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I´m looking for a way to show and hide a working indicator in my web application. I use GWT with model view presenter pattern and have places for my different pages and activities, which are my presenter objects.

What I tried so far:

View objects have to implement an

public interface HasWorkingIndicator 

void showWorkingIndicator(boolean show);

Activity objects call the showWorkingIndicator on their view object in a start method.

     public void start(final AcceptsOneWidget panel, EventBus eventBus){
         //more code...

So what is the best way to hide the WorkingIndicatorView? I cant call showWorkingIndicator(false) at the end of the start(), because the page is not set up at that time. Maybe any patterns to look at?

share|improve this question
up vote 1 down vote accepted

If you are using activities this becomes a pretty easy task to accomplish.

I have an AbstractActity that implements Activity, this handles things like my clientfactory and the parent panel.

The Activity interface implements mayStop(), onStop and onStart etc.

public class WorkingIndicator extends Composite {

    private static WorkingIndicator instance = null;

    private WorkingIndicator(){
       initWidget(new Label("Working"));

    public static WorkingIndicator getInstance() {
       if (instance == null) {
          instance = new WorkingIndicator();
      return instance;


    public void show() {

    public void hide() {


The activity would look something like this.

public abstract class AbstractActivity<T extends ApplicationPlace, V extends View> implements Activity {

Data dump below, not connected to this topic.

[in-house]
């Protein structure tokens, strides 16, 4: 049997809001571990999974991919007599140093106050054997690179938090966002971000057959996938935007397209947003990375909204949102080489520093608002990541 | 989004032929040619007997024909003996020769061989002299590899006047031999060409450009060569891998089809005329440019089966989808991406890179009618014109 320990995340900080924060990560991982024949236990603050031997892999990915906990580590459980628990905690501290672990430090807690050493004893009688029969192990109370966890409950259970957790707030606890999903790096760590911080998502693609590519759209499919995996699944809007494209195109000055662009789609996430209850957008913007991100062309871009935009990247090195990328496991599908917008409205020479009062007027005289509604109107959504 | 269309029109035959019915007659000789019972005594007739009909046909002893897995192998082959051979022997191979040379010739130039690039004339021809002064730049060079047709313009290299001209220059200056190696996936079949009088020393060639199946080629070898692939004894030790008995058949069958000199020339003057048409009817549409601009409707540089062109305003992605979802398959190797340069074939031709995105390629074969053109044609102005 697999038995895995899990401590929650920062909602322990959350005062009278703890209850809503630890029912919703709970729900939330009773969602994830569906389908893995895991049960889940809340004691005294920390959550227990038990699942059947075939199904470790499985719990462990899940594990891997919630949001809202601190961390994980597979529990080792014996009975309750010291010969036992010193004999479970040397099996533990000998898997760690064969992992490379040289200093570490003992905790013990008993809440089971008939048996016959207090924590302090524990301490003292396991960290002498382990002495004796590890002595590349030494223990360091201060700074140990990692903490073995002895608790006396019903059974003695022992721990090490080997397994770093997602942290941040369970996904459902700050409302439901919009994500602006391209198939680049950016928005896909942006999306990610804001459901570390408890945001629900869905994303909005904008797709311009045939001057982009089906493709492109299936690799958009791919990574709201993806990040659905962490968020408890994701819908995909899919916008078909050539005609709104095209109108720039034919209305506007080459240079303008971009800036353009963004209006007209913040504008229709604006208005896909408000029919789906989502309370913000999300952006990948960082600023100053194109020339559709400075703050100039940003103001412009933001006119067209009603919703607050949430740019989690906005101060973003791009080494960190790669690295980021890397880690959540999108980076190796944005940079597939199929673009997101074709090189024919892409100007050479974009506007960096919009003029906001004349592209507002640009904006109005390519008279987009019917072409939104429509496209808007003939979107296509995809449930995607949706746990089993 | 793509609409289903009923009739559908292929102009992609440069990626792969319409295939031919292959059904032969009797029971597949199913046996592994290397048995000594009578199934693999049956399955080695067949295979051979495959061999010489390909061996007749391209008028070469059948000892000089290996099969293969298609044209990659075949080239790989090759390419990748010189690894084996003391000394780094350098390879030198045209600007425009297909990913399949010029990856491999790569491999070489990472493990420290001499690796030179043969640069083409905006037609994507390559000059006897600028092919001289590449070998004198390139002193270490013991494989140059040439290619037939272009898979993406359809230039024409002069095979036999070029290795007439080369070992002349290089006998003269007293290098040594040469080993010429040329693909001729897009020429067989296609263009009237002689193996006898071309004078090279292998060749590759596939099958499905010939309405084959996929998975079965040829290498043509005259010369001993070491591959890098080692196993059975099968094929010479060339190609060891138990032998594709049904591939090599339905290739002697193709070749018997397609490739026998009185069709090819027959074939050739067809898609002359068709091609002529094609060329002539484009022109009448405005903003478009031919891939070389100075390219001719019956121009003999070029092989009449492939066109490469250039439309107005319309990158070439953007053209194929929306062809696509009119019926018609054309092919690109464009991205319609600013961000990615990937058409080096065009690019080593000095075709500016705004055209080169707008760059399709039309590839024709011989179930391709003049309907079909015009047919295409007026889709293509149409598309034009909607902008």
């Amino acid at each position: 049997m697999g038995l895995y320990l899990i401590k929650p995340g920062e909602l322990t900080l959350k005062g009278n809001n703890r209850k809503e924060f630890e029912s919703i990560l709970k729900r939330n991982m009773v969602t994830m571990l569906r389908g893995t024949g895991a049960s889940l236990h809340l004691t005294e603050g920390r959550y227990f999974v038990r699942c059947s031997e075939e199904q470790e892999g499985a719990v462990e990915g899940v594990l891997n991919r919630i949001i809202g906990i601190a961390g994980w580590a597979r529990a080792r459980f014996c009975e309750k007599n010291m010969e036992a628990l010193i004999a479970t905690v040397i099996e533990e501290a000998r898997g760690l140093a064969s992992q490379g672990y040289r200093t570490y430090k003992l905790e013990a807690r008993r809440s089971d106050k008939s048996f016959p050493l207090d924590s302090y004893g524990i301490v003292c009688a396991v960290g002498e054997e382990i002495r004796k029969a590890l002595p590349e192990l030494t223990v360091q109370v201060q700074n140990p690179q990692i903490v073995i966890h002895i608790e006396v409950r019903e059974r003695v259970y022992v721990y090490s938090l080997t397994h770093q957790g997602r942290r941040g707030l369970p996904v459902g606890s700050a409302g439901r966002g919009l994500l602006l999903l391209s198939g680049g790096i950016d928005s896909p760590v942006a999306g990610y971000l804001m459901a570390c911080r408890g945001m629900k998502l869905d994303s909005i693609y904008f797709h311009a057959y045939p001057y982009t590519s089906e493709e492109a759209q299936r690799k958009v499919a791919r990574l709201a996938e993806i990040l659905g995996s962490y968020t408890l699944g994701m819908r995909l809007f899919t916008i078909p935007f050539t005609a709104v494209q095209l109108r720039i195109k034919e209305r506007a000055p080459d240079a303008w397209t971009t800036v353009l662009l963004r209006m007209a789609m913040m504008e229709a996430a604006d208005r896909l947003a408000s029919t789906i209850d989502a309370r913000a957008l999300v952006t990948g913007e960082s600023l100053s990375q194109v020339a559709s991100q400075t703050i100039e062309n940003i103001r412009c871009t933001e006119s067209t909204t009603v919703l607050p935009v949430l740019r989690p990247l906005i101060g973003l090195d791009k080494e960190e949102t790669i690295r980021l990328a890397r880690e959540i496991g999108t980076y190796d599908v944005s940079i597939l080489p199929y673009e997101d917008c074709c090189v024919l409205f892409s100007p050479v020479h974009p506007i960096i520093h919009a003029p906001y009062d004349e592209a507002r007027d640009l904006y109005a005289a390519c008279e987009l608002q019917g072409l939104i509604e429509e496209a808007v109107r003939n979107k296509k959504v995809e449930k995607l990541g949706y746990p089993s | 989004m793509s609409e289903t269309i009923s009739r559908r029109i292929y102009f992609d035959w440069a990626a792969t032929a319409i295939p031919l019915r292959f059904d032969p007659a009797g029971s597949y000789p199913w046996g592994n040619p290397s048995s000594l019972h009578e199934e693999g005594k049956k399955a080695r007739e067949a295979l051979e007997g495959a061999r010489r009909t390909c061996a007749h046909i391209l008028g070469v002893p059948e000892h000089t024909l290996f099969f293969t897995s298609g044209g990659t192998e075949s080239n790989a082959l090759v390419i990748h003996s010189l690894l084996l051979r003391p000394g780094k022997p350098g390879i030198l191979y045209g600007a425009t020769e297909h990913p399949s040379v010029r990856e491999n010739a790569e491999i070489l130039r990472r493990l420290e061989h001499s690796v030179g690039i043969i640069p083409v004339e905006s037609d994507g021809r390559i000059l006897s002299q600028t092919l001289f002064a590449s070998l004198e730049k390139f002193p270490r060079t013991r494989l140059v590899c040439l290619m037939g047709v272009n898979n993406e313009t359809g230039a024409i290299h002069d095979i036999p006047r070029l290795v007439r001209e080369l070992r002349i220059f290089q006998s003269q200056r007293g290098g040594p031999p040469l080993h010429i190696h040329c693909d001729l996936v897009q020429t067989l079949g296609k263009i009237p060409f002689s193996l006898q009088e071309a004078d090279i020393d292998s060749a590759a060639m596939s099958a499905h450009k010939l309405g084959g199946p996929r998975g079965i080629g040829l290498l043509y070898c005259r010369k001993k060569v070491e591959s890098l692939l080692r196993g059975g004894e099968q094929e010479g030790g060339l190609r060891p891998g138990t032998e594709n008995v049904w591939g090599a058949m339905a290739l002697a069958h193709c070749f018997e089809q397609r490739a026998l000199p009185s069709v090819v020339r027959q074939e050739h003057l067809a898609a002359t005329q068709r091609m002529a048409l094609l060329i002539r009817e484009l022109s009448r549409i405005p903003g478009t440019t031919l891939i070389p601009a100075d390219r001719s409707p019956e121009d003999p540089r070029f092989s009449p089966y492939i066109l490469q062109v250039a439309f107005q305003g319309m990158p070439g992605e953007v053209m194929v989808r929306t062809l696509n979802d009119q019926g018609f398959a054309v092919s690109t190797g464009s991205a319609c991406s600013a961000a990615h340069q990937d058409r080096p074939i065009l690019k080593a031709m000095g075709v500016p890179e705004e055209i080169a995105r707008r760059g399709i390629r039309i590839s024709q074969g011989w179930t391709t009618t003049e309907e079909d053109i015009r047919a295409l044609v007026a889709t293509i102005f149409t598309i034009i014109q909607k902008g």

protected ClientFactory clientFactory;
    protected EventBus eventBus;
    protected AcceptsOneWidget parentPanel;
    protected final T place;
    protected final V display;

    protected final List<HandlerRegistration> handlers = new ArrayList<HandlerRegistration>();

    public AbstractActivity(T place, ClientFactory clientFactory, V display) { = place;
        this.clientFactory = clientFactory;
        this.display = display;

    protected void setEventBus(EventBus eventBus) {
        this.eventBus = eventBus;

    protected EventBus getEventBus() {
        return this.eventBus;

    public void start(AcceptsOneWidget parentPanel, EventBus eventBus) {
        this.parentPanel = parentPanel;
        this.eventBus = eventBus;


    public AcceptsOneWidget getParentPanel() {
        return parentPanel;

    public T getPlace() {
        return place;

    public V getDisplay() {
        return display;

    public ClientFactory getClientFactory() {
        return clientFactory;

     * Shortcut getter for the CSS style in Resources.
     * @return
    public Style style() {
        return clientFactory.getResources().style();

    public String mayStop() {
        return null;

    public void onCancel() {

    public void onStop() {

  protected void addHandler(HandlerRegistration registration) {

    public List<HandlerRegistration> getHandlers() {
        return handlers;

    protected void cleanup() {
        for (HandlerRegistration handler : handlers) {

     * This function will be called immediately after adding the view to the
     * DOM. This function should be used to hook up click handlers, populate
     * HasData handlers and such.
    protected abstract void bindToView();

    protected DaoRequestFactory daoRequestFactory() {
        return clientFactory.daoRequestFactory();